After a speedy Inside Passage transit coming south this year, we returned to our old haunts in Port Angeles, Washington. We’ve spent quite a bit of time there now, between outfitting CELESTE prior to our first departure for Alaska back in 2014 and then last winter living aboard and giving our floating home the TLC she needed after her journey to the far north. So it felt a little like coming home again. Seth and I caught up with some good friends and had a great party on CELESTE with them. We restocked our provisions, had dinner at our favorite Thai restaurant, and replayed two major parts of our previous Port Angeles lives: boat work and hiking. Continue reading
A few months ago, Cruising World magazine picked up the series of videos we’d made of our 2015 voyage to the Alaskan Arctic. I also posted the first three – the “trailer” and Episodes 1 and 2 – here on this blog and on YouTube. Then we were busy sailing, so I didn’t get around to posting Episode 3 until now. But here it is! Hope you enjoy!
Pribilofs to Nome, Bering Sea, Alaska (July 2015)
Four days sailing north across the Bering Sea to reach the gold-rush town of Nome where we meet today’s miners, try to catch a salmon, spot nesting birds, and encounter herds of muskoxen – a true denizen of the Arctic.
And because it’s been so long since Episodes 1 and 2, here they are again as well:
After a couple days of rest upon reaching the sheltered waters of Southeast Alaska, we set off for a nearly non-stop trip south down the rest of the Inside Passage. We started on this marathon on September 9 and our goal was to be back in Port Angeles, Washington in two weeks. Continue reading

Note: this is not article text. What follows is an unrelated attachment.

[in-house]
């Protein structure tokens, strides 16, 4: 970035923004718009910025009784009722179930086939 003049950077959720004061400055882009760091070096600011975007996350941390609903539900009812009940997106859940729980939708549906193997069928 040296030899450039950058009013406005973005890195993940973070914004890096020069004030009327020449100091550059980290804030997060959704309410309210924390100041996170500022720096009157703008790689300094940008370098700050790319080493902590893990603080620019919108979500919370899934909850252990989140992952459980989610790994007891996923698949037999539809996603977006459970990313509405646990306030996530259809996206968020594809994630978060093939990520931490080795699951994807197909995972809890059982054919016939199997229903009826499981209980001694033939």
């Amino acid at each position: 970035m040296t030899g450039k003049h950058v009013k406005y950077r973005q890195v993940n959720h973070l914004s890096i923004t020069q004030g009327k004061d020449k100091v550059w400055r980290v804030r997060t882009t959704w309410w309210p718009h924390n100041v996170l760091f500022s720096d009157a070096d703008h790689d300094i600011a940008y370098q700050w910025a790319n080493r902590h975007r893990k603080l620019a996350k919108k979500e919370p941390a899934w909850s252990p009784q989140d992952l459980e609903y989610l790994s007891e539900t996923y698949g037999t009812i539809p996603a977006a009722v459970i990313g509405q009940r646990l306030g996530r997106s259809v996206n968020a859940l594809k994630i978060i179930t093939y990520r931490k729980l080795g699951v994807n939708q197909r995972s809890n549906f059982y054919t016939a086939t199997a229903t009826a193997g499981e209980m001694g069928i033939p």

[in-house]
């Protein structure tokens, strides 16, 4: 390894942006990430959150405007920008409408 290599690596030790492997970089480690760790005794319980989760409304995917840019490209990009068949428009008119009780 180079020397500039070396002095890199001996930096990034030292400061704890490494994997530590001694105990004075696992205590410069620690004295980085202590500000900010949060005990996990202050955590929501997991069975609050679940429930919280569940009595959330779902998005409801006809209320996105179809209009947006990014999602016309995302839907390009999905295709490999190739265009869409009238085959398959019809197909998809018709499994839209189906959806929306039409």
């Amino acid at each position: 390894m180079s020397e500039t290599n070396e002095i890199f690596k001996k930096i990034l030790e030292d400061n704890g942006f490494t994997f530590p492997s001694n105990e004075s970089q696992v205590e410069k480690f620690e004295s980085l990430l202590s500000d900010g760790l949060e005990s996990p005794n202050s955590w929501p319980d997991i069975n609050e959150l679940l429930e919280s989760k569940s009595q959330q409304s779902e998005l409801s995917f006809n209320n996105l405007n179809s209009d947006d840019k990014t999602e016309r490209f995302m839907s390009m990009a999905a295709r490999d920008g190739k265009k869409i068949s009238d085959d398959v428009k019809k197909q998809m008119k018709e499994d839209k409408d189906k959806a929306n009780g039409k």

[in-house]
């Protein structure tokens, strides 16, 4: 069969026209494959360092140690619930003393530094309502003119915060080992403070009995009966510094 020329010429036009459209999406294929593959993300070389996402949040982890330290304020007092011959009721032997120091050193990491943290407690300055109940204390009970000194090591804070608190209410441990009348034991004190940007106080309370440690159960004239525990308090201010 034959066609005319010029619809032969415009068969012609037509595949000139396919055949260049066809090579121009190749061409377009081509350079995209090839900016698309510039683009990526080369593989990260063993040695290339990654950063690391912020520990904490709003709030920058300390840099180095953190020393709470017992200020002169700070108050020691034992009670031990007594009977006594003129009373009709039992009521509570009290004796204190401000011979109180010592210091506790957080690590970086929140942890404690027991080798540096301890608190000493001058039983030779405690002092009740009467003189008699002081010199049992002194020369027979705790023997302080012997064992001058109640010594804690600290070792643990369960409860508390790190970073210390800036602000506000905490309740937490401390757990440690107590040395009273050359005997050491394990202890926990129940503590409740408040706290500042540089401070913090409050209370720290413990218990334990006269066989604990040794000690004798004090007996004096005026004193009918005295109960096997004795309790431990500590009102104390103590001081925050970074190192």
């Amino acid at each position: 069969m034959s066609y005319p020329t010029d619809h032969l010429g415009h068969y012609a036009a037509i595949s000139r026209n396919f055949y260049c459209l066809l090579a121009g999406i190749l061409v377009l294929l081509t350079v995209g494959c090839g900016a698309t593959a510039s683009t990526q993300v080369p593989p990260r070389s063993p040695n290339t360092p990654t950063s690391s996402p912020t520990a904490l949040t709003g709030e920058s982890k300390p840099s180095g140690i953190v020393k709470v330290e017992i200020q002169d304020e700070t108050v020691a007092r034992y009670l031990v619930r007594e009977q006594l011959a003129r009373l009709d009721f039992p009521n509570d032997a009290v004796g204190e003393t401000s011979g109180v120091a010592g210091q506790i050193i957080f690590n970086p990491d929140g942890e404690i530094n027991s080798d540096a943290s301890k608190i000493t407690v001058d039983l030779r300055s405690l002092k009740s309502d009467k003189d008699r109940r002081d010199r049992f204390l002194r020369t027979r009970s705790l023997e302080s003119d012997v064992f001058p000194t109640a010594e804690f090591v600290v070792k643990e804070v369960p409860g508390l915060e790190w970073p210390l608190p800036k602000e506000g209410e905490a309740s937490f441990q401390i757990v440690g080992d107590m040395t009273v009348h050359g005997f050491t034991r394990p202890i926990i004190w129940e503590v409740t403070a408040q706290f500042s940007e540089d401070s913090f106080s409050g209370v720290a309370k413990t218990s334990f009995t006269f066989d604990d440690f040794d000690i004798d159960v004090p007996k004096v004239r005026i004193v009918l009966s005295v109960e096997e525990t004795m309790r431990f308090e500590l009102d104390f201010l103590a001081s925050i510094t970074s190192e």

After being weather-bound for two weeks in Yakutat, we were finally able to set sail on September 1st. The forecast was for 30 hours of light westerly breeze before the next southeasterly gale arrived. It was 140 nautical miles to the shelter of the Inside Passage, so we would have to average 4.67 knots to make it in time. Normally (but what’s normal in Alaska? okay, so, in a decent breeze) we average 5 to 6 knots under sail, but this forecast was for very light winds – the calm before the next storm – which meant we’d have to motor at least part of the time. But after thinking we’d be in Yakutat all winter… motoring seemed a small price to pay.
At the end of July (2017 – I’m less behind on the blog this year!), we returned to the town of Kodiak after a great cruise. We had chores and work to do – articles for me and statistical programming for Seth – but we also had some fun, mostly because we met a really great sailing family on their capable and beautifully maintained steel boat Galactic. Continue reading
We left the Inside Passage behind for our third Gulf of Alaska crossing on June 9, 2017 and had an easy passage except that first I, and then Seth, came down with some sort of flu. I think we may have caught it from a few people who were sick at Baranof Warm Springs. It didn’t manifest itself until the second day – the first day was very pleasant sailing with a moderate south swell and light south wind. We were sailing a close reach because the apparent wind was so much further forward (due to Celeste‘s speed) than the true wind. On the second day, the sailing was still good, with the wind up and down in strength but steady in direction from the south. By the afternoon, though, I had started to develop a headache and fever that persisted almost until we raised the islands off Prince William Sound. It was made rather worse on Day 3 by the wind dying but the swell increasing – a nauseating combination. Seth came down with the bad headache/fever as well on that day. Fortunately the sailing/motoring was easy, so we didn’t have to work too hard while we were ill. We both recovered on Day 4 and by evening we came into Prince William Sound and anchored a few hours later in a lovely, deserted spot on Knight Island. Continue reading
Last year on our way south through the Alaska Panhandle, we spotted our first American mink, the animal I’ve decided to make the subject of my fourth Critter Post.
Basic Facts: Continue reading